Now, something weird about the Literary Story Spiral is that the same technique is often used in horror fiction, except that what lies as the center of the spiral is the Terrible Thing (whatever it may be).  Shirley Jackson's "The Summer People" is an excellent example of this. The epiphany happens for the audience as much or more than it does for the characters, and horror stories often end in a suspended moment, when the characters and readers are left in a situation that isn't resolved on the page, which is only resolved – or at least pondered over – by readers. So the Horror Story Spiral is almost the same as the Literary Story Spiral. The big differences are what lies at the center of each spiral, and the intellectual distance and restraint of literary fiction, and the deliberate attempt to evoke emotion (fear). So my theory – which I haven't tested out yet – is that horror writers should be able to write basic literary fiction because they have a deep familiarity with a spiral pattern.

My former mentee had been revising the same story for a couple years, trying to get it “right” for his/her professors. He/she asked if this was typical.

Is it typical to spend so much time working on a story? When you're using it as part of a longer learning process it is, and I think that's what's happening here. Any story can be reworked a zillion times, and eventually you reach a point where you're making it different, but not necessarily better. And whose definition of better do you use to judge it? Your thesis director? Mine? A friend's? In the end, only your judgment matters.

Long ago, I used to be in a writers' group, and I had a buddy from college who I exchanged stories with. One day I wrote a weird, surreal story called "Mr. Punch" that depended a lot on imagery and implication. It was the first time I'd written a story like this, and it felt right – SO right – but I was worried people wouldn't get it. I shared it with my group, and they liked it, but thought the ending was too enigmatic. I tried changing it, rewrote it a couple times, then I decided to say fuck it and trust my instincts. That story became my first professional sale, appearing in an anthology called Young Blood, next to stories by King, Poe, and Campbell. After the story was published, my college friend sent his feedback. The manuscript was covered in red ink. I decided at that point to trust my own sense of what makes a story effective, for good or ill. I still have moments of doubt, and I still try new things that I'm not sure will work, and sometimes they don't. I also still try to be open to learning new approaches to writing. But I do my damnedest to stay focused on my . . . I guess you could call it an inner artistic compass. I listen to other voices, but I don't let any of them speak louder than mine. Does that make sense?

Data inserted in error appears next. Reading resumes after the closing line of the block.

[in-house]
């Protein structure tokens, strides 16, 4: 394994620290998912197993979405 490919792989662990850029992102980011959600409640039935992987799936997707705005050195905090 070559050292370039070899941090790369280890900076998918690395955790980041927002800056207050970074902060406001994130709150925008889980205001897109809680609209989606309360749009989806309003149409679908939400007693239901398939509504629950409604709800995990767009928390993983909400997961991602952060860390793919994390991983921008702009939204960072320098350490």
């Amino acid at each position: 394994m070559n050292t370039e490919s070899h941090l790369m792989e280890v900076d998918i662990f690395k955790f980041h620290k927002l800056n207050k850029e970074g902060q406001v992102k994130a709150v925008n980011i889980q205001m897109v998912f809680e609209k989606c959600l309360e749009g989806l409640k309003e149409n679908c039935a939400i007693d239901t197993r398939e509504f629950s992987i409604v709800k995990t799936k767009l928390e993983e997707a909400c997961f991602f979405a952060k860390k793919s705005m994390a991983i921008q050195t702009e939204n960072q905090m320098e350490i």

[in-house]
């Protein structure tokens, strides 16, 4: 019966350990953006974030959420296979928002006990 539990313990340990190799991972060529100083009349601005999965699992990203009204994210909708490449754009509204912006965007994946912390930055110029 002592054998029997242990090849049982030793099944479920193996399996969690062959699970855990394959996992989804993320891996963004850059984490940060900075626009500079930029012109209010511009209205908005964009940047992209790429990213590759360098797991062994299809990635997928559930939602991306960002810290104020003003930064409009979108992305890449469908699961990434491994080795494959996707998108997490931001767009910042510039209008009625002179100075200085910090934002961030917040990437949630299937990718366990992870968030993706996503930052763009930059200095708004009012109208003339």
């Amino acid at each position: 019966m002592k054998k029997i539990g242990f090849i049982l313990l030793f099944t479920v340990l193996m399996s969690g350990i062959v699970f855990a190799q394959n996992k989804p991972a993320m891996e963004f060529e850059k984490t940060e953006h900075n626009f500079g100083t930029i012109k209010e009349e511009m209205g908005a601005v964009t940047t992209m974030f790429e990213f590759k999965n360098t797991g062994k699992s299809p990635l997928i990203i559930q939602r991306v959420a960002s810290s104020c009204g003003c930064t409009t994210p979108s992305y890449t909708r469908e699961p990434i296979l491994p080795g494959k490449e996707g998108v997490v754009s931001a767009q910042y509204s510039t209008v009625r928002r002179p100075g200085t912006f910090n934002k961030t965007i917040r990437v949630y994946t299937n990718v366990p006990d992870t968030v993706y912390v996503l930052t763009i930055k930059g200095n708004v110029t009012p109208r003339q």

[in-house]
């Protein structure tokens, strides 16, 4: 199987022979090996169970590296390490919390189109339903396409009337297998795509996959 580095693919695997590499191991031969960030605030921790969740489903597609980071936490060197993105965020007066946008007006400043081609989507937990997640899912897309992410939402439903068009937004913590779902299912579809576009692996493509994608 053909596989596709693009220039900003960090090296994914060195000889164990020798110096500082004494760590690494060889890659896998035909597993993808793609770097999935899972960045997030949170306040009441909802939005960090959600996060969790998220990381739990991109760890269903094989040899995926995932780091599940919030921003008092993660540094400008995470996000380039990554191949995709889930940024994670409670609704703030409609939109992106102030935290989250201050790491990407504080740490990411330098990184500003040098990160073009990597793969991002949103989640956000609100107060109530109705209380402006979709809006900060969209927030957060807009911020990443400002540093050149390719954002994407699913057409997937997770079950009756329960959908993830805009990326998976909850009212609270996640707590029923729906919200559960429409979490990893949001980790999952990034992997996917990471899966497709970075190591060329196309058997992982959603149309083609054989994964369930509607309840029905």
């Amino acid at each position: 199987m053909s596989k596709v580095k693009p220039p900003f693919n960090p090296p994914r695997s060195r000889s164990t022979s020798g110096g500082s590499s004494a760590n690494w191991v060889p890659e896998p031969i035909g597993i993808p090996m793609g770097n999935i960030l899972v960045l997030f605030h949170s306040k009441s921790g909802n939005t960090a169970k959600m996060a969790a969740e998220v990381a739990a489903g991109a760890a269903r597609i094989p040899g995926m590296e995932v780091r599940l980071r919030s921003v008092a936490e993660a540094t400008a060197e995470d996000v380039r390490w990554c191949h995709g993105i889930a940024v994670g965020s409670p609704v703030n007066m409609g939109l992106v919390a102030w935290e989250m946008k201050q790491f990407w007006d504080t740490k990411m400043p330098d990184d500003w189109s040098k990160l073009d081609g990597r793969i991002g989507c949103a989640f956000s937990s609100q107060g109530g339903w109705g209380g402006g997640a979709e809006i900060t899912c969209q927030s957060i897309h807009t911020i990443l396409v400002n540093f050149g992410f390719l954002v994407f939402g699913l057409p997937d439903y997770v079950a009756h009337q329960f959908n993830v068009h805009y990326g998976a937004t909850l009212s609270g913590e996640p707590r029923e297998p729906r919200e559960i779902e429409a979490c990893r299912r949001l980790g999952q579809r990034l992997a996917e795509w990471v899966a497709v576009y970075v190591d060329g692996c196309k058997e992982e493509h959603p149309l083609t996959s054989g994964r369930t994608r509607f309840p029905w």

I once had a dream long ago where I was standing in the middle of my high school gym. The bleachers were filled with silent people, and even though they didn't speak, I heard their voices in my mind. They said, "Trust your feelings." I grew angry, didn't want to accept what they said, started stomping my feet in a tantrum. As I did this, I began to grow larger and larger, but the silent people remained calm and quiet, and merely repeated their message: "Trust your feelings." The dream has stuck with me for decades, and I try to remember it whenever I get confused. I pass it along to you now. Trust your feelings. You have excellent artistic instincts. Just follow them.


The divide between literary and genre fiction can be summed up thusly: literary fiction primarily focuses on character, while genre fiction focuses primarily on plot. Yes, I know you can think of a zillion exceptions. There are literary horror, fantasy, science fiction, and mystery stories. I’m not sure there are literary romance stories, since that genre depends heavily on a specific plot elements – it must be a romance, there must be obstacles/conflicts during the course of the two main characters falling in love, and there must be a happy ending – any literary story that deals with a love story wouldn’t be considered a category romance.

The character/plot divide is a false one, and writers of all stripes would be better served not to worry about it and tell the best story they’re capable of, focusing on and stressing whatever elements each particular story needs to be successful. I believe many creative writing instructors would better serve their students if they understood this. The best book that addresses this divide and why it’s unnecessary – if not downright hurtful to producing good fiction – is Plot Vs Character by Jeff Gerke. Here’s a link: https://www.amazon.com/s/ref=nb_sb_noss_1?url=search-alias%3Daps&field-keywords=plot+vs+character